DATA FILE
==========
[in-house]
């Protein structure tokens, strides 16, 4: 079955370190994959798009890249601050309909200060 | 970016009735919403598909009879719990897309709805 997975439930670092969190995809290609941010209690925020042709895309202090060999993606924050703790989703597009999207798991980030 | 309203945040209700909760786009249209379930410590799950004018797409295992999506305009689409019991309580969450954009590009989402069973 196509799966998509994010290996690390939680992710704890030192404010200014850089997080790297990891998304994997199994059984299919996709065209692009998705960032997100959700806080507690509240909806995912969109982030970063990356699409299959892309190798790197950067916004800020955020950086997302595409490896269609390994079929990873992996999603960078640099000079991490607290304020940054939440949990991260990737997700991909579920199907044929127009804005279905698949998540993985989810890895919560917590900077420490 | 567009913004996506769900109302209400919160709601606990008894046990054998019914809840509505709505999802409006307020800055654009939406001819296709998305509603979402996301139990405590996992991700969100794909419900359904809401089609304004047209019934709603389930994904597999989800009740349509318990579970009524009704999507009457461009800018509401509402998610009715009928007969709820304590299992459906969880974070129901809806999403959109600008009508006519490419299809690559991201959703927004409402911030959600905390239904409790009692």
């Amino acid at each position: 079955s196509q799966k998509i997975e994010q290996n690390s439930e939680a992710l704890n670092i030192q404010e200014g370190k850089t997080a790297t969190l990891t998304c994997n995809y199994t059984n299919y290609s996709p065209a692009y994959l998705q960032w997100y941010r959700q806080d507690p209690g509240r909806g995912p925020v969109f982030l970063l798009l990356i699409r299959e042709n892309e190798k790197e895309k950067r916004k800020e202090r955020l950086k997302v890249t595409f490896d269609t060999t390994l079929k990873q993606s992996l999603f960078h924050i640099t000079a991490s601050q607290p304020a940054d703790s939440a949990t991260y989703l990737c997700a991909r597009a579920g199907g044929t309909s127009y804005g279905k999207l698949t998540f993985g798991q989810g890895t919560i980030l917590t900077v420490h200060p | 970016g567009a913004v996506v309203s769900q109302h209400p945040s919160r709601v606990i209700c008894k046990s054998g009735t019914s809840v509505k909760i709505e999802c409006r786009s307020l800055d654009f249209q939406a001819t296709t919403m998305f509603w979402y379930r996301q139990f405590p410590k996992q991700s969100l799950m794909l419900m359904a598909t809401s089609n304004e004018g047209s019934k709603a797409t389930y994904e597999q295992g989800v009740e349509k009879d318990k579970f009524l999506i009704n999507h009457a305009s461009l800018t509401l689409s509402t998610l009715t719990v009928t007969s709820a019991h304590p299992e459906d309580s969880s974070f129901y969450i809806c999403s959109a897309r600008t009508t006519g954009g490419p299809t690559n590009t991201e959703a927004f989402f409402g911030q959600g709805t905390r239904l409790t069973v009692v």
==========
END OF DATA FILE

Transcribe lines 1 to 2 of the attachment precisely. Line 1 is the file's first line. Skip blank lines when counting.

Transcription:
[in-house]
């Protein structure tokens, strides 16, 4: 079955370190994959798009890249601050309909200060 | 970016009735919403598909009879719990897309709805 997975439930670092969190995809290609941010209690925020042709895309202090060999993606924050703790989703597009999207798991980030 | 309203945040209700909760786009249209379930410590799950004018797409295992999506305009689409019991309580969450954009590009989402069973 196509799966998509994010290996690390939680992710704890030192404010200014850089997080790297990891998304994997199994059984299919996709065209692009998705960032997100959700806080507690509240909806995912969109982030970063990356699409299959892309190798790197950067916004800020955020950086997302595409490896269609390994079929990873992996999603960078640099000079991490607290304020940054939440949990991260990737997700991909579920199907044929127009804005279905698949998540993985989810890895919560917590900077420490 | 567009913004996506769900109302209400919160709601606990008894046990054998019914809840509505709505999802409006307020800055654009939406001819296709998305509603979402996301139990405590996992991700969100794909419900359904809401089609304004047209019934709603389930994904597999989800009740349509318990579970009524009704999507009457461009800018509401509402998610009715009928007969709820304590299992459906969880974070129901809806999403959109600008009508006519490419299809690559991201959703927004409402911030959600905390239904409790009692």